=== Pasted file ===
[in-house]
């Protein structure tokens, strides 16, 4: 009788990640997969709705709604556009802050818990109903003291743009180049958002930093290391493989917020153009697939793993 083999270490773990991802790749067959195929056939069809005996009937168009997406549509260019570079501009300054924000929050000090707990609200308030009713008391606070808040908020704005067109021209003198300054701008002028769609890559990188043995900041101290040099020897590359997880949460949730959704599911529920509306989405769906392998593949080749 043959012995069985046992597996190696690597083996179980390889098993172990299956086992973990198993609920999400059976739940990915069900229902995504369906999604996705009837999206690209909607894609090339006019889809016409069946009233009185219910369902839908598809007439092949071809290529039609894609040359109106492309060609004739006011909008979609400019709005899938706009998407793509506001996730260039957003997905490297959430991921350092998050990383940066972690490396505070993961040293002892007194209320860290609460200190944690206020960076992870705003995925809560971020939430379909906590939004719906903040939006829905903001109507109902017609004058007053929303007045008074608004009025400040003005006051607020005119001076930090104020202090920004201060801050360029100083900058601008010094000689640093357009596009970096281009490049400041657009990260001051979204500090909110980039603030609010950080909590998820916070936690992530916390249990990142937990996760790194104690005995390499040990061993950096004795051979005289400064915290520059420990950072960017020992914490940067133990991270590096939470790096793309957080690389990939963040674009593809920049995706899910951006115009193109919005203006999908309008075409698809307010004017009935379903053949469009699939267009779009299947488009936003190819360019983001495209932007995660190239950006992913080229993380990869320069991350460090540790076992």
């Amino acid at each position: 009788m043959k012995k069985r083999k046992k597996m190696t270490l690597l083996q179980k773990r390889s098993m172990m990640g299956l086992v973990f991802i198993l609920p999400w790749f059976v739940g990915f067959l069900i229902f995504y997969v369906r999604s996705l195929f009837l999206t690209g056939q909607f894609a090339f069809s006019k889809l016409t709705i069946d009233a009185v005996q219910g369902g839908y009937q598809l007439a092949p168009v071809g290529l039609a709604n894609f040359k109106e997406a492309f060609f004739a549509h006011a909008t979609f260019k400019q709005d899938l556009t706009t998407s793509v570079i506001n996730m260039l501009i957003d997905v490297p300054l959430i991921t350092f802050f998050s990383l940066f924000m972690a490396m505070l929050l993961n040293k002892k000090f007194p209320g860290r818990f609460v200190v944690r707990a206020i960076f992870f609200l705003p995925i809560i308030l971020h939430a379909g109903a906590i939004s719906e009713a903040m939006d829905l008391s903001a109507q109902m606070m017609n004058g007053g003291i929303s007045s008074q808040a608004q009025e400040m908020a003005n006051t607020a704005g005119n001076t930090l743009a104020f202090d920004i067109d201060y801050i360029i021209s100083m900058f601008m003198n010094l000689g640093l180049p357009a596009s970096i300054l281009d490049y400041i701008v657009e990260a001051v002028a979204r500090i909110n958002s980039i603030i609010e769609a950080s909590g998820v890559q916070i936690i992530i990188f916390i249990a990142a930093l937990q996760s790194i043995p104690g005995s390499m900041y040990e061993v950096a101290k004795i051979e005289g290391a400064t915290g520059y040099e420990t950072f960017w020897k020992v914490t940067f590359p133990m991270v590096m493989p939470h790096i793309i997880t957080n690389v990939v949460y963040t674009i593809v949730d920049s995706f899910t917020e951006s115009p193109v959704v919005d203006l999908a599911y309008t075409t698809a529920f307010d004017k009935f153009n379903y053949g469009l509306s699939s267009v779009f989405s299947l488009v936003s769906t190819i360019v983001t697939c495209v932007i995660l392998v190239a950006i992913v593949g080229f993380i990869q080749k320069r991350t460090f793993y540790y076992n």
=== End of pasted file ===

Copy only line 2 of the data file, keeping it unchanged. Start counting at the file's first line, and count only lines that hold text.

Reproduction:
């Protein structure tokens, strides 16, 4: 009788990640997969709705709604556009802050818990109903003291743009180049958002930093290391493989917020153009697939793993 083999270490773990991802790749067959195929056939069809005996009937168009997406549509260019570079501009300054924000929050000090707990609200308030009713008391606070808040908020704005067109021209003198300054701008002028769609890559990188043995900041101290040099020897590359997880949460949730959704599911529920509306989405769906392998593949080749 043959012995069985046992597996190696690597083996179980390889098993172990299956086992973990198993609920999400059976739940990915069900229902995504369906999604996705009837999206690209909607894609090339006019889809016409069946009233009185219910369902839908598809007439092949071809290529039609894609040359109106492309060609004739006011909008979609400019709005899938706009998407793509506001996730260039957003997905490297959430991921350092998050990383940066972690490396505070993961040293002892007194209320860290609460200190944690206020960076992870705003995925809560971020939430379909906590939004719906903040939006829905903001109507109902017609004058007053929303007045008074608004009025400040003005006051607020005119001076930090104020202090920004201060801050360029100083900058601008010094000689640093357009596009970096281009490049400041657009990260001051979204500090909110980039603030609010950080909590998820916070936690992530916390249990990142937990996760790194104690005995390499040990061993950096004795051979005289400064915290520059420990950072960017020992914490940067133990991270590096939470790096793309957080690389990939963040674009593809920049995706899910951006115009193109919005203006999908309008075409698809307010004017009935379903053949469009699939267009779009299947488009936003190819360019983001495209932007995660190239950006992913080229993380990869320069991350460090540790076992």